### very beginner loop question

hello everyone,

i'm just trying to pick up programmingand im really not that mentally predispose to excel at it apparently, so please forgive me for my very simple questions!

so im trying to practice with loops (any link to a whole lot of loop exercises?)

anyhow can anyone please explain to me why this isn't an infinite loop?

 ``12345678910111213`` ``````#include using namespace std; int main() { int count = 1; for (; count <= 5 ; count++) { int count = 1; cout << count << "\n"; } return 0; }``````

thank you!
 ``12345`` ``````for(; count <= 5; count++) //count is never > 5. { int count = 1; //you redefine and set count to 1 every loop cout << count << "\n"; }``````
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Well, first off, I don't think that'd even compile. If it did it still isn't good form to use the same variable name inside the loop like that. Or rather, to declare another variable of the same name. Variable names should be unique and descriptive. Good code is so because it works, is efficient and requires few comments because the intent of the code is obvious through good variable/function naming.

As for why it's not an infinite loop, every time the code in the body executes it then proceeds to the increment expression and executes that (the count++ part of the for header in this case.) After that it evaluates the test expression and if it's true it executes the body again. Since you are incrementing count on each iteration it will eventually be greater then 5 which would make the test expression false. Once that occurs, execution skips to the first statement after the loop which in this case is main()'s return statement.

Usually for a simple iteration loop you declare the count variable inside the parentheses like this:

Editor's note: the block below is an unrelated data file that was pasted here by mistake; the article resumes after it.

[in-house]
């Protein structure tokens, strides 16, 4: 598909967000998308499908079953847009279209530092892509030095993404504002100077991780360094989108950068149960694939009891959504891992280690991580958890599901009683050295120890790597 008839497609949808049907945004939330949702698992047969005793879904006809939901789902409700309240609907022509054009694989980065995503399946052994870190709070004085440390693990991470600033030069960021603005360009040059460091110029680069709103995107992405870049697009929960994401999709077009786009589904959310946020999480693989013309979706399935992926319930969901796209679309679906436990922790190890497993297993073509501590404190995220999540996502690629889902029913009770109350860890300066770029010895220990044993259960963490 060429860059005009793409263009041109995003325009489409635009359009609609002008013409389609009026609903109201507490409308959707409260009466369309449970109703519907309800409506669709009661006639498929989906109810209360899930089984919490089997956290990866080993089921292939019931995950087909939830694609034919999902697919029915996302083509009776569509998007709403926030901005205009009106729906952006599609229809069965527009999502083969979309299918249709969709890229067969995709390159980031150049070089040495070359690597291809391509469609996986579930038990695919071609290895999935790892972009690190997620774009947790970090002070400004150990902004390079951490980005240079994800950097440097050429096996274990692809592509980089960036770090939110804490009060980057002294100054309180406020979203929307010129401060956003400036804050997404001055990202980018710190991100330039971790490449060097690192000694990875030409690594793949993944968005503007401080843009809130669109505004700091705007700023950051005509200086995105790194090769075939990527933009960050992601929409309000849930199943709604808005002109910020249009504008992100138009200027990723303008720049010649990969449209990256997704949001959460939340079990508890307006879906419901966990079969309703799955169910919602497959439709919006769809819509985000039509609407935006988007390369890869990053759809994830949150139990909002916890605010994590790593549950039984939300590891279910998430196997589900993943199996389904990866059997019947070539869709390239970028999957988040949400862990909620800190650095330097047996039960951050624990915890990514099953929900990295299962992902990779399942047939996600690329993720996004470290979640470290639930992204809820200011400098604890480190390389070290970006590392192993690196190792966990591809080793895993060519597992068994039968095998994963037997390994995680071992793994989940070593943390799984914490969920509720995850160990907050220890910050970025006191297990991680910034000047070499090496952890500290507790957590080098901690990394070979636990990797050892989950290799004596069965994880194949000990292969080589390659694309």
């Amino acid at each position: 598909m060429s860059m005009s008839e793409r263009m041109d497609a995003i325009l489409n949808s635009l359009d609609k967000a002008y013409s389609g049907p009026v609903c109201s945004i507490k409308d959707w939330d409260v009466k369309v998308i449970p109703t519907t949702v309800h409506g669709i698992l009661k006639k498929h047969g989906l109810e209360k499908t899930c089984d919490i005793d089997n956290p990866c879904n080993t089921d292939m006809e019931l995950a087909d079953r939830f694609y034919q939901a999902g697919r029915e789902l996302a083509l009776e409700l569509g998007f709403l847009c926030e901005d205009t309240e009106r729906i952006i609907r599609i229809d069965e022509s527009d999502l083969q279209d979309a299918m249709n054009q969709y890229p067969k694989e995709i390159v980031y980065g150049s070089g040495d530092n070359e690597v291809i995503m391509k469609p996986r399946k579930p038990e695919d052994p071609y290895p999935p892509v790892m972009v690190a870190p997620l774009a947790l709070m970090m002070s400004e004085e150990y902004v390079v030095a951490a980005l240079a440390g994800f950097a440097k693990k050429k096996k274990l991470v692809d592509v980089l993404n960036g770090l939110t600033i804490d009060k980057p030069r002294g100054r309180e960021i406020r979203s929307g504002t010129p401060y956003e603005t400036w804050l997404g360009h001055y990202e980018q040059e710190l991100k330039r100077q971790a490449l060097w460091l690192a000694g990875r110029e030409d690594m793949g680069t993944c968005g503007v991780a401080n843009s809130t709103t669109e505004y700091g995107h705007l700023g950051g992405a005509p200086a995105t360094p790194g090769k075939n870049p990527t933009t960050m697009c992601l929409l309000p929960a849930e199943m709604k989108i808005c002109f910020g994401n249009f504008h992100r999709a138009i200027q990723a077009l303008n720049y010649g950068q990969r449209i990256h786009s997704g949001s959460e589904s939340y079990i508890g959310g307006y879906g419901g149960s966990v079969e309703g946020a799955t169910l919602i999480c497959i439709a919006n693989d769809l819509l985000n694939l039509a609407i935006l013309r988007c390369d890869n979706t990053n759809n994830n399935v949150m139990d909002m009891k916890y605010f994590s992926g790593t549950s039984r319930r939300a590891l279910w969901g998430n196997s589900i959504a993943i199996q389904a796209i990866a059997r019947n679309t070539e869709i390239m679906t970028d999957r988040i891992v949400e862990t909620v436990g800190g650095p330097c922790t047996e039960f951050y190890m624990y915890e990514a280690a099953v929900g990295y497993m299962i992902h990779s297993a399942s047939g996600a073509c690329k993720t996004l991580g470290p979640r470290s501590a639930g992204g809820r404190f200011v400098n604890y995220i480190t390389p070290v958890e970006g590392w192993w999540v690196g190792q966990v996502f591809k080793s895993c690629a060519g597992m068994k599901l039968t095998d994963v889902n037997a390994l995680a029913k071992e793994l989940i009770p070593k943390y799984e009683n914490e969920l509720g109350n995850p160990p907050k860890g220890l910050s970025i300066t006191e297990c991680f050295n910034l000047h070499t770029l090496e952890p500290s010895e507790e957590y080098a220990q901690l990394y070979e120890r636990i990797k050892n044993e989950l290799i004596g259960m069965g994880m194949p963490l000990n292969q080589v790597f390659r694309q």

``12345`` ``````int main() { for (int i = 1; i <= 5; ++i) cout << i << endl; }``````
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I'm not totally sure why it isn't an infinite loop but here's one that is:
 ```for(int i = 1; i <= 5; i++){ i = 1; cout<< i << endl; }```

this is not infinite loop

when a loop run to the i = 2;
its run the implementation for the loop right?

so that, u initialize i = 1 again;
when the display shown, of course it's shown 1 .
so think again. for third loop again.
initialize i = 1 again. if course it's keep shown result of 1
 ``12345678910111213141516`` ``````#include using namespace std; int main() { int count = 1; int& outer_count = count ; for (; count <= 5 ; count++) { int count = 1; cout << "inner count: " << count << '\n' ; cout << "outer count: " << outer_count << '\n' ; } return 0; }`````` ```inner count: 1 outer count: 1 inner count: 1 outer count: 2 inner count: 1 outer count: 3 inner count: 1 outer count: 4 inner count: 1 outer count: 5```

Different variables with the same name, are still different variables.

The count variable defined in the body of the for loop has a different scope than the one defined before the for loop. Within the for loop, it is impossible to refer to the count variable defined outside the for loop after the inner count variable is defined, because the inner count variable hides the outer one.

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@cire True, but using the same variable names in different scopes is confusing and obfuscates the intention of the code.

As for why the loop that you posted, Fatal, repeats infinitely Felica is right. You are are assigning the value of 1 to i every single time the loop runs. After the body of the loop finishes, it increments i by 1, then tests it. Since i + 1 < 5 it evaluates as true, then executes the body again, which again assigns the value of 1 to i. Repeat ad nauseum.
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@Raezzor: Yes, but I suspect the what TC posted was an academic example specifically written to see if the reader could see how the scoping affecting the looping behavior.
> but using the same variable names in different scopes is confusing and obfuscates the intention of the code.
I'm going to nitpick.
Different functions are different scope, there is no problem with using the same names for the variables.
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